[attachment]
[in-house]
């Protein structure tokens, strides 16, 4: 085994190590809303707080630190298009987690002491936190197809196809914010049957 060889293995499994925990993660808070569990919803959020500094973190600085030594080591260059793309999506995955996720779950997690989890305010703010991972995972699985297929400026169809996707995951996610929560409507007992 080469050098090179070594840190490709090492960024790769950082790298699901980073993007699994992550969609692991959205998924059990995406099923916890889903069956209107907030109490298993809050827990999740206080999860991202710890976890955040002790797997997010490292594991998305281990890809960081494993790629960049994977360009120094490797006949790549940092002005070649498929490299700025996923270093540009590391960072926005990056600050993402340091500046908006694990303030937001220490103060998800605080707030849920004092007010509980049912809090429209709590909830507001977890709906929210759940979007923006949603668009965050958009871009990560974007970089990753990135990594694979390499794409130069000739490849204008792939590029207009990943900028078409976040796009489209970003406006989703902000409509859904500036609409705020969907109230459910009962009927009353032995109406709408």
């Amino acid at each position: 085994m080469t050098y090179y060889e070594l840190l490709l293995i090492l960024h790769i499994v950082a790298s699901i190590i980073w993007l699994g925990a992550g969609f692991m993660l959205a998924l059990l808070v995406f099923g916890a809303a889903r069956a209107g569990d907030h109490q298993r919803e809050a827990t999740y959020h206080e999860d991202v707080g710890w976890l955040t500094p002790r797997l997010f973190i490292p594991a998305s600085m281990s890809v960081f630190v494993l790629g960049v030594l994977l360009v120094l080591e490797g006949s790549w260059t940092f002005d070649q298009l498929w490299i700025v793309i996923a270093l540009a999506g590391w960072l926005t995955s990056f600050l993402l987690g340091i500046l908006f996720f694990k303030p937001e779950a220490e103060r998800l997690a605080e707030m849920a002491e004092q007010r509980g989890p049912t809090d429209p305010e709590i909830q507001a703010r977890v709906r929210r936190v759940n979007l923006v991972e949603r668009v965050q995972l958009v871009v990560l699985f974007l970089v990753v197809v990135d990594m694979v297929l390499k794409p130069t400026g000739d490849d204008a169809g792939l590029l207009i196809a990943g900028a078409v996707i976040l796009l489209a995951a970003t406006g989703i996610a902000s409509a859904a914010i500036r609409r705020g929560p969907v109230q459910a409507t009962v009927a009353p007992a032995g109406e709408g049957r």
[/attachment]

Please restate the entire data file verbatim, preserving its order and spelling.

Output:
[in-house]
């Protein structure tokens, strides 16, 4: 085994190590809303707080630190298009987690002491936190197809196809914010049957 060889293995499994925990993660808070569990919803959020500094973190600085030594080591260059793309999506995955996720779950997690989890305010703010991972995972699985297929400026169809996707995951996610929560409507007992 080469050098090179070594840190490709090492960024790769950082790298699901980073993007699994992550969609692991959205998924059990995406099923916890889903069956209107907030109490298993809050827990999740206080999860991202710890976890955040002790797997997010490292594991998305281990890809960081494993790629960049994977360009120094490797006949790549940092002005070649498929490299700025996923270093540009590391960072926005990056600050993402340091500046908006694990303030937001220490103060998800605080707030849920004092007010509980049912809090429209709590909830507001977890709906929210759940979007923006949603668009965050958009871009990560974007970089990753990135990594694979390499794409130069000739490849204008792939590029207009990943900028078409976040796009489209970003406006989703902000409509859904500036609409705020969907109230459910009962009927009353032995109406709408």
């Amino acid at each position: 085994m080469t050098y090179y060889e070594l840190l490709l293995i090492l960024h790769i499994v950082a790298s699901i190590i980073w993007l699994g925990a992550g969609f692991m993660l959205a998924l059990l808070v995406f099923g916890a809303a889903r069956a209107g569990d907030h109490q298993r919803e809050a827990t999740y959020h206080e999860d991202v707080g710890w976890l955040t500094p002790r797997l997010f973190i490292p594991a998305s600085m281990s890809v960081f630190v494993l790629g960049v030594l994977l360009v120094l080591e490797g006949s790549w260059t940092f002005d070649q298009l498929w490299i700025v793309i996923a270093l540009a999506g590391w960072l926005t995955s990056f600050l993402l987690g340091i500046l908006f996720f694990k303030p937001e779950a220490e103060r998800l997690a605080e707030m849920a002491e004092q007010r509980g989890p049912t809090d429209p305010e709590i909830q507001a703010r977890v709906r929210r936190v759940n979007l923006v991972e949603r668009v965050q995972l958009v871009v990560l699985f974007l970089v990753v197809v990135d990594m694979v297929l390499k794409p130069t400026g000739d490849d204008a169809g792939l590029l207009i196809a990943g900028a078409v996707i976040l796009l489209a995951a970003t406006g989703i996610a902000s409509a859904a914010i500036r609409r705020g929560p969907v109230q459910a409507t009962v009927a009353p007992a032995g109406e709408g049957r």